T.E.C 3001 Review

By , on October 3, 2013
Last modified 9 years, 6 months ago

T.E.C 3001
  • Publisher: Bulkypix
  • Genre: Arcade
  • Released: 26 Sep, 2013
  • Size: 723.4 MB
  • Price: $2.99
Download on the AppStore
3 out of 5


  • Varied modes offer a myriad of options.
  • Crunchy sound effects and nice synthy tunes.
  • Nice virtual reality visuals.


  • Controls feel a bit too loose. 
  • Jump and slide buttons too close together.


Solid presentation and a ton of options help T.E.C. 3001 stand out in the runner genre, but the wishy-washy controls throw up unwelcome hurdles.

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No one can accuse T.E.C. 3001 of being ugly. As your robot runs through a virtual reality world collecting batteries for the benefit of humanity, the two-tone colour pallettes can't help but bring to mind nostalgic memories of '80s video games and Tron.

Pretty visuals aside, though, you'd be forgiven for thinking that this is another run of the mill endless runner. In fact, though it does have endless mode, the heart of the game is its varied campaign challenges.

There's your standard running and jumping mode, in which you use arrows to turn left and right, and the action buttons to jump, duck, or charge forward. But there is also a rail mode in which you're locked into one of three pathways, and a drag race mode where you need to tap at the right time to speed up and reach the finish line before the timer runs out.

In the standard mode, the directional controls feel pretty floaty, sending your humanoid avatar drifting lazily from right to left. At high speeds, this almost 'on ice' feeling can be disastrous, especially as the later stages require a lot of quick jumps to platforms that are above and below you.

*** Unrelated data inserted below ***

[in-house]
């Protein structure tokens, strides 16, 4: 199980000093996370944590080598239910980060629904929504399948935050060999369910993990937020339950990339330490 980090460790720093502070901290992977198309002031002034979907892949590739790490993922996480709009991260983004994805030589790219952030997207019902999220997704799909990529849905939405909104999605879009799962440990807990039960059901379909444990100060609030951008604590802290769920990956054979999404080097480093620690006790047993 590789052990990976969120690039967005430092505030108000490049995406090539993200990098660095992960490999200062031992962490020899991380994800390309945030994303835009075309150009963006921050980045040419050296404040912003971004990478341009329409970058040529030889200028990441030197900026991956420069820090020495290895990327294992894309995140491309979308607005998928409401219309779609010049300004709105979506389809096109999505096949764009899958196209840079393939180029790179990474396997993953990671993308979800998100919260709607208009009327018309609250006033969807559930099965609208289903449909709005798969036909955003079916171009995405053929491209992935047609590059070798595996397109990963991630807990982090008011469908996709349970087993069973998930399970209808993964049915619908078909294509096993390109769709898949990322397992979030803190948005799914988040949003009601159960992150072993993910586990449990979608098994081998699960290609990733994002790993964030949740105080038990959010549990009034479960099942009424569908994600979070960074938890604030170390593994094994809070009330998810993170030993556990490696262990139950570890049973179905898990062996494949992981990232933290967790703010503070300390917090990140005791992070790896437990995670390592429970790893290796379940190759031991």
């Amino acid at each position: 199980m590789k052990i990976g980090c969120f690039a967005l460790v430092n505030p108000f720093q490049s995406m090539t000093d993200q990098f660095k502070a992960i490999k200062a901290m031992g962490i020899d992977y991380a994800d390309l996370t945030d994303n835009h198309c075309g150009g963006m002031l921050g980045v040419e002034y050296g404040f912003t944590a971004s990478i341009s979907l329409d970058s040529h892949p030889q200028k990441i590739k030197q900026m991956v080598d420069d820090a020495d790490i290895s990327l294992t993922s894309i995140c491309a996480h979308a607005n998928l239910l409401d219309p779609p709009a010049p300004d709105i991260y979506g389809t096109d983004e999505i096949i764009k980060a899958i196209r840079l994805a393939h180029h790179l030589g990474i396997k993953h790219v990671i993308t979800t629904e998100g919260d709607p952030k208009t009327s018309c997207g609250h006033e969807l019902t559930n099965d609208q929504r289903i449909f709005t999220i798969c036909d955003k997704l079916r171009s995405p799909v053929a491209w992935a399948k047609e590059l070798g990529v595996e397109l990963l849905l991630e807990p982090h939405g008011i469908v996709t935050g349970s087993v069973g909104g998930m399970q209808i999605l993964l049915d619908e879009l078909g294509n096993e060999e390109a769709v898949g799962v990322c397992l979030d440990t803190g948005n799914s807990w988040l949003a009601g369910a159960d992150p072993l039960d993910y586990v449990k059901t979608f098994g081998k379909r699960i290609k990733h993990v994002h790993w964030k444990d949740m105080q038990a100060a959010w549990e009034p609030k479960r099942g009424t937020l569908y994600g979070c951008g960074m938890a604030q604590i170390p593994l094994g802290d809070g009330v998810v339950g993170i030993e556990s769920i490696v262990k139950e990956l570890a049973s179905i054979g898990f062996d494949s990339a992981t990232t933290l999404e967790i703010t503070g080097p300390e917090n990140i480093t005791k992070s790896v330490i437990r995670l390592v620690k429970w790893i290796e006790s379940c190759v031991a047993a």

A lot of the time it's not worth grabbing the speed icon that ramps you up to maximum overdrive because, exhilerating though it is, navigating the space can be next to impossible. The close proximity of the jump and slide buttons can also lead to more restarts than any player should be comfortable with.

T.E.C. 3001's gorgeous presentation creates a sleek and sophisticated gaming space, and its various modes do a good job of holding your attention. That said, the looseness of its controls work against it, allowing moments of unnecessary frustration to distort the game's otherwise smooth and shiny surface. If you can tolerate the controls, though, then there's probably just enough here to keep you occupied till your battery runs out.


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